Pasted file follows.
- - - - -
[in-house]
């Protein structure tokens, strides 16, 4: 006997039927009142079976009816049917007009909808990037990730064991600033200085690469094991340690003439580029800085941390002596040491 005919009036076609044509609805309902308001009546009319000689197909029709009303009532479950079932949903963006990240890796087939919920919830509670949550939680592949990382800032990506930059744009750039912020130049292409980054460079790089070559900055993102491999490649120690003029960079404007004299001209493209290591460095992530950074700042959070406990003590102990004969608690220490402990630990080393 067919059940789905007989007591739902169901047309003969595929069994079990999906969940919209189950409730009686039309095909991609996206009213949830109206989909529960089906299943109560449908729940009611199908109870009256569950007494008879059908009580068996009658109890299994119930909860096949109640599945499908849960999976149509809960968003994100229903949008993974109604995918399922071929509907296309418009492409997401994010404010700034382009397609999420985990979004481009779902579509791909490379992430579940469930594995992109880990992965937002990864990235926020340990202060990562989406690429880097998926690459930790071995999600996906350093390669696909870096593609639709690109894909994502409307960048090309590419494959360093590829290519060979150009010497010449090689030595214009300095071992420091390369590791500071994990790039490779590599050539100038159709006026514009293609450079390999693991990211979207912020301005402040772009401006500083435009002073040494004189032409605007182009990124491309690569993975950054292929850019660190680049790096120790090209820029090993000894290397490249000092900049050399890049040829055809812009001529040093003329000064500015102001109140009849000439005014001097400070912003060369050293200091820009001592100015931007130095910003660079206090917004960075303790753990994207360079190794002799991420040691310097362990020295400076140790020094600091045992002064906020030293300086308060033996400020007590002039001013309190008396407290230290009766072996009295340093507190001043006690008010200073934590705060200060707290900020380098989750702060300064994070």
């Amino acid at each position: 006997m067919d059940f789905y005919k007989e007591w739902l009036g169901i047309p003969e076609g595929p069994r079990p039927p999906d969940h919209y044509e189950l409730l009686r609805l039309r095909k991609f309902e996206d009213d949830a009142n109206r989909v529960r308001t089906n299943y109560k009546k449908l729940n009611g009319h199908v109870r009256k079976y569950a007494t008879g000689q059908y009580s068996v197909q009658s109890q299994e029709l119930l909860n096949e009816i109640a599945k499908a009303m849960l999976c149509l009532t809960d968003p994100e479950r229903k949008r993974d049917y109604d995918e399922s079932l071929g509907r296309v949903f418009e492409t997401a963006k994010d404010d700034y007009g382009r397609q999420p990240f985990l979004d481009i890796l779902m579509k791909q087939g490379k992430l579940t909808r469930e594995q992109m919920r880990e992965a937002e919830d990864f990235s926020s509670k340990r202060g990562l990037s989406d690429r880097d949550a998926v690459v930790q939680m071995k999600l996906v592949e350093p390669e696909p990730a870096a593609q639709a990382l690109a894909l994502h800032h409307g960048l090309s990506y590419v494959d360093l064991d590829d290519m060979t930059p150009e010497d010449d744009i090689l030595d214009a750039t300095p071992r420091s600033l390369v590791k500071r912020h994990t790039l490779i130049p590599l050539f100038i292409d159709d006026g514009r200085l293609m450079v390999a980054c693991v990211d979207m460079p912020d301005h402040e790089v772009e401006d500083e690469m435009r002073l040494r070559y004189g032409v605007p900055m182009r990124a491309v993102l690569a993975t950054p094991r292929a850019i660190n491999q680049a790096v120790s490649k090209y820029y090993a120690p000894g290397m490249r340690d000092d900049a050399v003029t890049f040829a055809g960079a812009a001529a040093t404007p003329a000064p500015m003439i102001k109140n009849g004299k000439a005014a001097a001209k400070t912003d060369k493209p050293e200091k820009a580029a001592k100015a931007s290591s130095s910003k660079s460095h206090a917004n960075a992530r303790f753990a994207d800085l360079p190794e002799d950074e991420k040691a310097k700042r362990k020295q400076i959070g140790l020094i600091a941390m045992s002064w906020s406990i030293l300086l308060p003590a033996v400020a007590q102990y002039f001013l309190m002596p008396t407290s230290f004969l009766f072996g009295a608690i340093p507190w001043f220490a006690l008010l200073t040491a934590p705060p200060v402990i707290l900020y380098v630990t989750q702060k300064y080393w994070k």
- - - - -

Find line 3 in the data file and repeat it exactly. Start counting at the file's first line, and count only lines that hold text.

């Amino acid at each position: 006997m067919d059940f789905y005919k007989e007591w739902l009036g169901i047309p003969e076609g595929p069994r079990p039927p999906d969940h919209y044509e189950l409730l009686r609805l039309r095909k991609f309902e996206d009213d949830a009142n109206r989909v529960r308001t089906n299943y109560k009546k449908l729940n009611g009319h199908v109870r009256k079976y569950a007494t008879g000689q059908y009580s068996v197909q009658s109890q299994e029709l119930l909860n096949e009816i109640a599945k499908a009303m849960l999976c149509l009532t809960d968003p994100e479950r229903k949008r993974d049917y109604d995918e399922s079932l071929g509907r296309v949903f418009e492409t997401a963006k994010d404010d700034y007009g382009r397609q999420p990240f985990l979004d481009i890796l779902m579509k791909q087939g490379k992430l579940t909808r469930e594995q992109m919920r880990e992965a937002e919830d990864f990235s926020s509670k340990r202060g990562l990037s989406d690429r880097d949550a998926v690459v930790q939680m071995k999600l996906v592949e350093p390669e696909p990730a870096a593609q639709a990382l690109a894909l994502h800032h409307g960048l090309s990506y590419v494959d360093l064991d590829d290519m060979t930059p150009e010497d010449d744009i090689l030595d214009a750039t300095p071992r420091s600033l390369v590791k500071r912020h994990t790039l490779i130049p590599l050539f100038i292409d159709d006026g514009r200085l293609m450079v390999a980054c693991v990211d979207m460079p912020d301005h402040e790089v772009e401006d500083e690469m435009r002073l040494r070559y004189g032409v605007p900055m182009r990124a491309v993102l690569a993975t950054p094991r292929a850019i660190n491999q680049a790096v120790s490649k090209y820029y090993a120690p000894g290397m490249r340690d000092d900049a050399v003029t890049f040829a055809g960079a812009a001529a040093t404007p003329a000064p500015m003439i102001k109140n009849g004299k000439a005014a001097a001209k400070t912003d060369k493209p050293e200091k820009a580029a001592k100015a931007s290591s130095s910003k660079s460095h206090a917004n960075a992530r303790f753990a994207d800085l360079p190794e002799d950074e991420k040691a310097k700042r362990k020295q400076i959070g140790l020094i600091a941390m045992s002064w906020s406990i030293l300086l308060p003590a033996v400020a007590q102990y002039f001013l309190m002596p008396t407290s230290f004969l009766f072996g009295a608690i340093p507190w001043f220490a006690l008010l200073t040491a934590p705060p200060v402990i707290l900020y380098v630990t989750q702060k300064y080393w994070k």